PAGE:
Validating a work plan, even a high-level strategic one, is key to success in the fields of both content strategy and project management. Obviously, if you have no constraints and an unlimited budget, then you have no need to challenge such a wonderland existence. But, alas, most of us live in the real world, ruled at least by the triple constraints – schedule, cost, and scope/quality. And some would argue that our constraints number even more.
Note: This blog is the third in a five-part series that examines how the elements of the content strategist role both parallel and intersect those of the project manager’s role. See part 2, published in May 2019.
So validating the efficacy of a strategic plan becomes more of a requirement than a luxury. For content strategy, the simplest validations are the most obvious ones:
- What are the priorities for your organization? For your audiences?
- What does the data tell you?
- What deadlines must you meet?
- How can you pull this off with the resources you have?
It’s probably best to tackle the questions in order.
- The first question speaks to your core content strategy as well as to expressed project and messaging goals. Kristina Halvorson and Melissa Rach in their book Content Strategy for the Web reminds us that a “core strategy sets the long-term direction for all of your content-related initiatives” and thus helps you keep moving forward.
–>On the tactical, project level, you should star, highlight or otherwise begin to distinguish the must-have content work from the nice-to-have.
- The second question speaks to metrics, a topic that I plan to give more depth in a later blog. That said, for planning new content, you will find value in examining page visits to and downloads of similar content over the past six months. Include user journeys and search term rankings if possible. And if your team or the larger organization does audience surveys, carefully examine those results.
–>Look for trends over time. Did you miss something in your gap analysis? If so, add it to the work plan and give it an appropriate priority.
- The third question and fourth questions help you winnow the wheat from the chaff. If your original plan calls for 14 videos, and you have only one video expert and six weeks to complete all video work, your plan likely needs adjustment. Besides planning (e.g., creating a shot list) and filming, videos can require scripting, editing, and post-production processing – all of which are time-consuming.
–> If you can’t add resources, you’ll likely have cut the number of videos for the project.
- On the topic of resources, remember that not all content has to be home-grown (i.e., “original content”). Consider where you can aggregate existing content from outside sources and curate it for effective presentation to your users. In the book Medill on Media, Owen Youngman explains that curating content “combines intentionality, audience knowledge, filtering, and quality control.” It is a type of cherry-picking for relevance.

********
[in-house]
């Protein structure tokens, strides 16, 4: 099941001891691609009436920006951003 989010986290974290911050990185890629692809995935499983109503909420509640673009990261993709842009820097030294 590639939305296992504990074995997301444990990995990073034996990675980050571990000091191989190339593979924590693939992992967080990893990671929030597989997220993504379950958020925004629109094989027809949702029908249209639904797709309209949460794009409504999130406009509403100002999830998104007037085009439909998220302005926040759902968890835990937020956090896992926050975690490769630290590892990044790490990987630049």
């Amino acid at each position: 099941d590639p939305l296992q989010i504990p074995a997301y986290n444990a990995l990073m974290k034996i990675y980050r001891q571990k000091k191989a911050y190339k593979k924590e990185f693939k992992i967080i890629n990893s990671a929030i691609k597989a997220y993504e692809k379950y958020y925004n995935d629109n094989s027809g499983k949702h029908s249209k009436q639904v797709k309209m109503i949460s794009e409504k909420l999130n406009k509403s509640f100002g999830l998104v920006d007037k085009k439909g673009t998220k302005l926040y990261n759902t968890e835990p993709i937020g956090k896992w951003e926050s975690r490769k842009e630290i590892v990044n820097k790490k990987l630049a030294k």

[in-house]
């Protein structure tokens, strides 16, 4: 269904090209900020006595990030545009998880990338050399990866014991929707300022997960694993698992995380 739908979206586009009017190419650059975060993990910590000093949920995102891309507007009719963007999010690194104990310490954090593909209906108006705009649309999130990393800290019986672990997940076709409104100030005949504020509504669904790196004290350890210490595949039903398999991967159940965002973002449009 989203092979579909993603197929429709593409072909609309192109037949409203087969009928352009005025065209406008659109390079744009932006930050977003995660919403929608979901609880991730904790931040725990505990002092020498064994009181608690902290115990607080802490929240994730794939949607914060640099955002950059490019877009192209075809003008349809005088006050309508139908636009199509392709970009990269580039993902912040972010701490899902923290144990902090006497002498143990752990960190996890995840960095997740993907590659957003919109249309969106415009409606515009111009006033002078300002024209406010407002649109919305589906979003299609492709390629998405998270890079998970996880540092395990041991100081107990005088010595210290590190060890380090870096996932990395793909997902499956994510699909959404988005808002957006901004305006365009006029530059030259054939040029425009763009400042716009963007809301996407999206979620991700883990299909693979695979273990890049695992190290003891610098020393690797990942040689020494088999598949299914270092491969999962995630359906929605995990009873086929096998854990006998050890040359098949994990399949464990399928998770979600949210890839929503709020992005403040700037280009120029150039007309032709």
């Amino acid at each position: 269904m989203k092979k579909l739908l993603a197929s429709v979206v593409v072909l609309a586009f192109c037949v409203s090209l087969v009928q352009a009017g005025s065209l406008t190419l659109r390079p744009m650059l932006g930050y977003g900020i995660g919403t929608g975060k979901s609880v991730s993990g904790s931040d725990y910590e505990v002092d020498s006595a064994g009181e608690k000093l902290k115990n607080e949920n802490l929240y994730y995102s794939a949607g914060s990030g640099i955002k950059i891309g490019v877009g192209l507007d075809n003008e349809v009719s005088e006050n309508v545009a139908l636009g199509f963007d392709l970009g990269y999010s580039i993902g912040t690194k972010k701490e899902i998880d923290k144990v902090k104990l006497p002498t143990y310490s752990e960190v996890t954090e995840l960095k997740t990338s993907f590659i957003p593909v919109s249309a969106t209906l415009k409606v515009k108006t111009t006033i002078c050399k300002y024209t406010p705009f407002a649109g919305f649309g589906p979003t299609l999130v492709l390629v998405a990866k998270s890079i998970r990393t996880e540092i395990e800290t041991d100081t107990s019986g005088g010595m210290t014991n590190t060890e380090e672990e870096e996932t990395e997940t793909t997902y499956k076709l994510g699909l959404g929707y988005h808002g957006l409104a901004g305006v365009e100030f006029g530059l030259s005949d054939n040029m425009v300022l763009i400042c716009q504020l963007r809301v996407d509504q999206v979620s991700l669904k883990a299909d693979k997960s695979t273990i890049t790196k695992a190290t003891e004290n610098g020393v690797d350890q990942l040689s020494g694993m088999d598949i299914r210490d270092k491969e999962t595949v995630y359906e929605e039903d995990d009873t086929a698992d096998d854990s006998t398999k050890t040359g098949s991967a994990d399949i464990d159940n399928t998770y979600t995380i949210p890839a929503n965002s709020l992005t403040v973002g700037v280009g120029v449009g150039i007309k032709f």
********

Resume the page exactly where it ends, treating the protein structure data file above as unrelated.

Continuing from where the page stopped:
–>However, content curation still requires someone to do the initial work and maintain the resulting output for its life cycle.
Speaking of a content life cycle, remember as you winnow your work plan that content not only requires a development cycle – a set of iterations involving reviews and revisions – but also some kind of governance of its life after it is published. How much maintenance will the content require in the future? How long a life will the content have?
Some balancing of these considerations should be part of your planning. For instance, your team might want to consider curating short-lived content and putting some sort of trigger in place to remove it after a certain timeframe.
The outcome of this winnowing effort should be a refined, specific work plan and a content calendar, also referred to as a content-planning calendar.
The American Society of Association Executives recently reported that among professional associations, the content-planning calendar was the most commonly used of 17 content strategy tactics uncovered by an ASAE survey. (To see the list of tactics, refer to “How Are Associations Thinking About Content Strategy?”)
At this point, with your content-planning calendar in hand and your work plan refined, you will have to get buy-in from strategic stakeholders before you proceed with implementation. For that, you will have to rely on your negotiation skills and organizational processes. Good luck!
The next blog post in this series (Part 4) addresses proofs of concept, incremental reviews, and other techniques for monitoring and managing your content strategy’s implementation. Here are the additional blog posts in this series: